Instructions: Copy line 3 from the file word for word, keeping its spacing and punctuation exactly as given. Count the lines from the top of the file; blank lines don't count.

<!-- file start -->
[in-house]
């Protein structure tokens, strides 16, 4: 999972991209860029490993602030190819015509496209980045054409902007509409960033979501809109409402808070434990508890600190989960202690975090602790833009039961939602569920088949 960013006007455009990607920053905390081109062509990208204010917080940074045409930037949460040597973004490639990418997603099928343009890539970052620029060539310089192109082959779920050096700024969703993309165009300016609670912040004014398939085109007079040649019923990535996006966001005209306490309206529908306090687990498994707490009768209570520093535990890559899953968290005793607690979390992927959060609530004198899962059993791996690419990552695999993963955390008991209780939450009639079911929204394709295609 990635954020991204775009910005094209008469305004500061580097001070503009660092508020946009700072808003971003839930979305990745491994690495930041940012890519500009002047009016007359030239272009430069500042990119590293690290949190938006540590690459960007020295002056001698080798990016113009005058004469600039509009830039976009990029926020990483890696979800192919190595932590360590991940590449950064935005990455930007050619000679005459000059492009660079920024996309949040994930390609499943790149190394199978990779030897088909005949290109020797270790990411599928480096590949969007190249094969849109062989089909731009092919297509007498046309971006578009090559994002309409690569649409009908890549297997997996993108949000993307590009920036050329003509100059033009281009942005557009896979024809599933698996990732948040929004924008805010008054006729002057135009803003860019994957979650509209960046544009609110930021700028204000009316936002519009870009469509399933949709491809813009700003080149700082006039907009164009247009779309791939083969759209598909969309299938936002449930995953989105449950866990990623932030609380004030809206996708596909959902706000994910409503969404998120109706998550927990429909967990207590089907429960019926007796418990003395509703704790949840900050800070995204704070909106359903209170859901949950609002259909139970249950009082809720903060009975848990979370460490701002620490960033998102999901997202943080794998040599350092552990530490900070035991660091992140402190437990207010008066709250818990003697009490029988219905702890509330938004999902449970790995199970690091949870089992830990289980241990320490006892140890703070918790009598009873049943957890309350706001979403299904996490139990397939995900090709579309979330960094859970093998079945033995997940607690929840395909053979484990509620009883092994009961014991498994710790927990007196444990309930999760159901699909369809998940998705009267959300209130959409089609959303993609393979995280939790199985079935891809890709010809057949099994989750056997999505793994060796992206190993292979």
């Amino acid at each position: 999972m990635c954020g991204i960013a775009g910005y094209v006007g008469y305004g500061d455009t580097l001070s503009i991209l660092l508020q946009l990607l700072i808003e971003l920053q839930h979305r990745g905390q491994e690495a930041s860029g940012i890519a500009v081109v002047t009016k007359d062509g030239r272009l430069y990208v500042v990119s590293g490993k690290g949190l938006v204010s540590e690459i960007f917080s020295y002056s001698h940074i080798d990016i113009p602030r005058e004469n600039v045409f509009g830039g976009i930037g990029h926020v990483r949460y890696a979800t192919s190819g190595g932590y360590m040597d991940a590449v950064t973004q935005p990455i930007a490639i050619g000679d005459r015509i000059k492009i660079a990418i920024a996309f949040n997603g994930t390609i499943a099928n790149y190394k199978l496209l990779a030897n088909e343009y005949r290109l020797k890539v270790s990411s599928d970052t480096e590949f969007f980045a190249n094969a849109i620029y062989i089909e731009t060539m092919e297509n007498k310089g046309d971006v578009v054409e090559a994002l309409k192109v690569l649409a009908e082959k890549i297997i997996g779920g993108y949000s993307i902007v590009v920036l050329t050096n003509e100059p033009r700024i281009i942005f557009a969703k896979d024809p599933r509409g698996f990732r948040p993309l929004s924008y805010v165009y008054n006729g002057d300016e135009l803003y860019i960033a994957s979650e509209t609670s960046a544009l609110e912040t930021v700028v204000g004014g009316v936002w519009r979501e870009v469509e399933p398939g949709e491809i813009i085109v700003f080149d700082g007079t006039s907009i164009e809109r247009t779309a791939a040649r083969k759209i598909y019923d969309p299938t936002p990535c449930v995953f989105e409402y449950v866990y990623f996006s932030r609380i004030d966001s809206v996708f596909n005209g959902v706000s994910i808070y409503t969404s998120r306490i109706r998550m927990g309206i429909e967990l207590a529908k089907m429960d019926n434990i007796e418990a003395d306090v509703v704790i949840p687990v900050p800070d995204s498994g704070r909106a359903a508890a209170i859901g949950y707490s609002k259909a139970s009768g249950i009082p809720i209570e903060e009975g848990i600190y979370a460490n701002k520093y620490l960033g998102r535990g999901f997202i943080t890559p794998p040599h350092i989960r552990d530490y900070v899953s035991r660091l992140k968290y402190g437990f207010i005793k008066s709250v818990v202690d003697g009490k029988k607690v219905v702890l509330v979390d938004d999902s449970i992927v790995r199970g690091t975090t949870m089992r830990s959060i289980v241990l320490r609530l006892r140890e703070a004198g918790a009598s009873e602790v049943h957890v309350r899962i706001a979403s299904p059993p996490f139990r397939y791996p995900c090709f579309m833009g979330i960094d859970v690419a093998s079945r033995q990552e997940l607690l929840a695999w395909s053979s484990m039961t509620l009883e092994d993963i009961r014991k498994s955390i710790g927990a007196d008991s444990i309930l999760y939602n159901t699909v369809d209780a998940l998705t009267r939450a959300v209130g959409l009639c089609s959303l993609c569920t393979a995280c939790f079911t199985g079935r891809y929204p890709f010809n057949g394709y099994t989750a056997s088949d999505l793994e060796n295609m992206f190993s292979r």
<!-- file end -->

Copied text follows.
């Amino acid at each position: 999972m990635c954020g991204i960013a775009g910005y094209v006007g008469y305004g500061d455009t580097l001070s503009i991209l660092l508020q946009l990607l700072i808003e971003l920053q839930h979305r990745g905390q491994e690495a930041s860029g940012i890519a500009v081109v002047t009016k007359d062509g030239r272009l430069y990208v500042v990119s590293g490993k690290g949190l938006v204010s540590e690459i960007f917080s020295y002056s001698h940074i080798d990016i113009p602030r005058e004469n600039v045409f509009g830039g976009i930037g990029h926020v990483r949460y890696a979800t192919s190819g190595g932590y360590m040597d991940a590449v950064t973004q935005p990455i930007a490639i050619g000679d005459r015509i000059k492009i660079a990418i920024a996309f949040n997603g994930t390609i499943a099928n790149y190394k199978l496209l990779a030897n088909e343009y005949r290109l020797k890539v270790s990411s599928d970052t480096e590949f969007f980045a190249n094969a849109i620029y062989i089909e731009t060539m092919e297509n007498k310089g046309d971006v578009v054409e090559a994002l309409k192109v690569l649409a009908e082959k890549i297997i997996g779920g993108y949000s993307i902007v590009v920036l050329t050096n003509e100059p033009r700024i281009i942005f557009a969703k896979d024809p599933r509409g698996f990732r948040p993309l929004s924008y805010v165009y008054n006729g002057d300016e135009l803003y860019i960033a994957s979650e509209t609670s960046a544009l609110e912040t930021v700028v204000g004014g009316v936002w519009r979501e870009v469509e399933p398939g949709e491809i813009i085109v700003f080149d700082g007079t006039s907009i164009e809109r247009t779309a791939a040649r083969k759209i598909y019923d969309p299938t936002p990535c449930v995953f989105e409402y449950v866990y990623f996006s932030r609380i004030d966001s809206v996708f596909n005209g959902v706000s994910i808070y409503t969404s998120r306490i109706r998550m927990g309206i429909e967990l207590a529908k089907m429960d019926n434990i007796e418990a003395d306090v509703v704790i949840p687990v900050p800070d995204s498994g704070r909106a359903a508890a209170i859901g949950y707490s609002k259909a139970s009768g249950i009082p809720i209570e903060e009975g848990i600190y979370a460490n701002k520093y620490l960033g998102r535990g999901f997202i943080t890559p794998p040599h350092i989960r552990d530490y900070v899953s035991r660091l992140k968290y402190g437990f207010i005793k008066s709250v818990v202690d003697g009490k029988k607690v219905v702890l509330v979390d938004d999902s449970i992927v790995r199970g690091t975090t949870m089992r830990s959060i289980v241990l320490r609530l006892r140890e703070a004198g918790a009598s009873e602790v049943h957890v309350r899962i706001a979403s299904p059993p996490f139990r397939y791996p995900c090709f579309m833009g979330i960094d859970v690419a093998s079945r033995q990552e997940l607690l929840a695999w395909s053979s484990m039961t509620l009883e092994d993963i009961r014991k498994s955390i710790g927990a007196d008991s444990i309930l999760y939602n159901t699909v369809d209780a998940l998705t009267r939450a959300v209130g959409l009639c089609s959303l993609c569920t393979a995280c939790f079911t199985g079935r891809y929204p890709f010809n057949g394709y099994t989750a056997s088949d999505l793994e060796n295609m992206f190993s292979r």